BST column: Uncertainty can’t help at this stage of Blackpool’s season

Disappointed Blackpool players at the end of the match at Oldham on Monday
Disappointed Blackpool players at the end of the match at Oldham on Monday

More tales from behind the scenes at our far-from-normal football club give increasing cause for concern this week.

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There is a growing sense that things are falling apart.

Most fans will have hoped that at the very least the team might have secured League One safety by Easter, so that whatever transpires off the pitch between now and August, we could start the monumental task of rebuilding in the third tier and not the fourth. Two defeats in the last seven days have suddenly raised doubts even on that score.

It is still the case that Blackpool FC’s League One survival is in its own hands, but it is vital that the Seasiders pick up points from their next two home fixtures despite the awful Bloomfield Road surface.

While the performance of the team on the pitch will hopefully be sufficient to stave off the disaster of relegation, the efforts of our current owner to cling on to the club could be catastrophic.

Owen Oyston has had plenty of opportunity to comply with the court ruling and arrive at a realistic settlement with Valeri Belokon but he has dragged his feet, missed payment deadlines, played mind games instead of making a realistic effort to negotiate with Latvia and has even held out the threat of the club going into administration despite there being sufficient funds to run it.

Just to put that scaremongering into context, it is the understanding of the Trust that if the Oystons try to push the club down that route, the first thing an administrator would look at is the monies owing to Blackpool FC, meaning the £30m in loans made by the club to Segesta (now BFC Properties) and demand their immediate repayment, something of a Catch-22 for the Oystons.

It was reported in The Gazette this week that Owen plans to repay the entire amount owing to Mr Belokon today. To do so, he will have to take out the rumoured additional £27m loan at an eye-watering rate of interest – all of this to stay in control of a club that, by rights, the EFL ought to rule him ineligible to be owner of, as indeed the Premier League did rule in 2010.

When BST raised the issue of someone on the register of sex offenders owning an English League club – our interpretation of the EFL’s rules being that Oyston should be disqualified – the EFL promised us a response in the week of April 16.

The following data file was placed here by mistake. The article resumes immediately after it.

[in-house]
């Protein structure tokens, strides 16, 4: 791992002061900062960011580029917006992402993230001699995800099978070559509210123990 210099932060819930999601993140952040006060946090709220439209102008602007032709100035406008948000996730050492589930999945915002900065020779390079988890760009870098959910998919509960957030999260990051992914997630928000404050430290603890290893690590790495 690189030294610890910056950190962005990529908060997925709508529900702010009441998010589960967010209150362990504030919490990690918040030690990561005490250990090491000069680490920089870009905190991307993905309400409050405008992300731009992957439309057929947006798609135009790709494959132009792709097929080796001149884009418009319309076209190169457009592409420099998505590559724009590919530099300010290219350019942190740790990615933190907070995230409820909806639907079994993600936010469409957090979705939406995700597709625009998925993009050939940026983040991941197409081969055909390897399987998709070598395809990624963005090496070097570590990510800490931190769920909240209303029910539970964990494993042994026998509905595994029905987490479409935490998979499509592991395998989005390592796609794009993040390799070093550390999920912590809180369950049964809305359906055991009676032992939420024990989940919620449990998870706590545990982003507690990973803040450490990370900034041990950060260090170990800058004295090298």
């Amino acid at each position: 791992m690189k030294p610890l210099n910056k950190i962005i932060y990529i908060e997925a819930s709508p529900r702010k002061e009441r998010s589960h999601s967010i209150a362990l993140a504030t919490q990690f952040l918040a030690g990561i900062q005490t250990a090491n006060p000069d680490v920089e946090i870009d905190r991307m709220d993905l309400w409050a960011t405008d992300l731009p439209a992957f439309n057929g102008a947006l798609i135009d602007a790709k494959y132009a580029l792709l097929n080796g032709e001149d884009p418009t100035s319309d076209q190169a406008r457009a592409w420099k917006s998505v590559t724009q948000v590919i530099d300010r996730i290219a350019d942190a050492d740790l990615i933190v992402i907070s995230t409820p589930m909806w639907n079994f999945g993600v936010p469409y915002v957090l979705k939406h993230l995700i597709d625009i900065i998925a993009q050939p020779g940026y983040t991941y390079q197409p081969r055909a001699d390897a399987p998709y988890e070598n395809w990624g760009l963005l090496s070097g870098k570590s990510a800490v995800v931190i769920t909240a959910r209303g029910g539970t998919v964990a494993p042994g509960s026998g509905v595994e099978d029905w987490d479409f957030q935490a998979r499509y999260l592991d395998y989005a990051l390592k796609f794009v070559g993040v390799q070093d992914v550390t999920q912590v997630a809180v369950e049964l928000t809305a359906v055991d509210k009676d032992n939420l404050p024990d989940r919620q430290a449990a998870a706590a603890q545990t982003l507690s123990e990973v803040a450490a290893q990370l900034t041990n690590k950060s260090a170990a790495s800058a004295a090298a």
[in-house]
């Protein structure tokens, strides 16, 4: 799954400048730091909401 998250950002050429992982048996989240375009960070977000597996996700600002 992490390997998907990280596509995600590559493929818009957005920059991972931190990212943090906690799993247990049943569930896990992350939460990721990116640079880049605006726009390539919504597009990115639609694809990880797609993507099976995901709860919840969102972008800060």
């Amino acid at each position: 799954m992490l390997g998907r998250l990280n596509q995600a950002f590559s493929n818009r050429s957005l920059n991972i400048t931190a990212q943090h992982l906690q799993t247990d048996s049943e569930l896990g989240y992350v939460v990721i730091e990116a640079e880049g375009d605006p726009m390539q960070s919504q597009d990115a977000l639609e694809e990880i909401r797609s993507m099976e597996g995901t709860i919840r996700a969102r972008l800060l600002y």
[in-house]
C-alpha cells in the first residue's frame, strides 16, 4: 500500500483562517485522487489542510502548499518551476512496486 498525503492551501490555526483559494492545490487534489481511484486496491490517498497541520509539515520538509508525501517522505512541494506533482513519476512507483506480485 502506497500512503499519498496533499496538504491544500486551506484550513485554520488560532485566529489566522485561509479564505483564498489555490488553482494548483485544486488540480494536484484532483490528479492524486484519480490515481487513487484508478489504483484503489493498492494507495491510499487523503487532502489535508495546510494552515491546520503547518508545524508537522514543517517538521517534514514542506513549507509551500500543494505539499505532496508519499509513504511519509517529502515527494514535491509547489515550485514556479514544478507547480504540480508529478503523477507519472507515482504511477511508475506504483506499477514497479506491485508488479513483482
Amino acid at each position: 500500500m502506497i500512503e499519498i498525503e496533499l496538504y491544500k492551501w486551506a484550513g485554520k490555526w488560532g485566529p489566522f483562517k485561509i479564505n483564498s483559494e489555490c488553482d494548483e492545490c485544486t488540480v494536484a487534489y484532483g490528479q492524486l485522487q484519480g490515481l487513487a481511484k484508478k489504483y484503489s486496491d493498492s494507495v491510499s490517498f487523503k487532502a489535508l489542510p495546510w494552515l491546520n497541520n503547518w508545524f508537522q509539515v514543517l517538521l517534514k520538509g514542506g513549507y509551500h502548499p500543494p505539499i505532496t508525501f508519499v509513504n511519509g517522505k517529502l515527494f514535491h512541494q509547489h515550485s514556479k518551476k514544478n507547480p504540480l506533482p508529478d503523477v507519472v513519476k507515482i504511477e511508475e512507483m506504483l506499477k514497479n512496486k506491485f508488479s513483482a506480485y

If the Oystons remain in control of the club, then it will continue to be the sorry loss-making concern it has been for the last two seasons. The fans simply will not come back and the loan repayments will hang round the owners’ necks like a millstone.

Surely not even the most loyal of Seasiders fans can believe any longer that Owen is doing any of this out of love for the club.

One can only hope the EFL recognises the same and acts decisively in defence of the club and not its owner.

While it mulls that one over, the EFL is also in receipt of all the information it asked Mr Belokon for regarding the charges brought against him by the Kyrgyz court.

It is possible the EFL will then make a further ruling in regard to Belokon’s suitability to be owner or director of an English league club. A positive outcome would be the suspension or rescinding of his disqualification.

So much uncertainty so close to the end of a football season is very bad news for the staff and players at the club.

Gary Bowyer has to make decisions about players he may want to keep who will be out of contract, and players he would like to recruit without knowing for certain which League Blackpool will be in next year.

He will want to schedule pre-season training and pre-season friendlies without knowing what sort of budget he will have to work with.

All of this does not bode well. None of us wants to see a repetition of the lead up to the 2014/15 season, when such cynical promises were made under the banner of the ‘Riga Revolution’ just in order to sell two-year season tickets… when in reality there was no pre-season to talk of and the Seasiders only had eight full-time players under contract in the week the season kicked off.

Relegation from the Championship looked inevitable from the start. Blackpool finished bottom of the table with a record low number of points and the season culminated in the pitch invasion on the final day.

None of us wants to see a repeat of any of the failings of the last few years – the lack of vision, lack of investment, cynical short-termism.

It has been a depressing and toxic period in our history, one which we hope we are close to the end of.

That day will come when the Oystons finally relinquish their insidious hold on anything connected to Blackpool FC.

It really is in the interests of all of us not to give them even one single incentive to stay.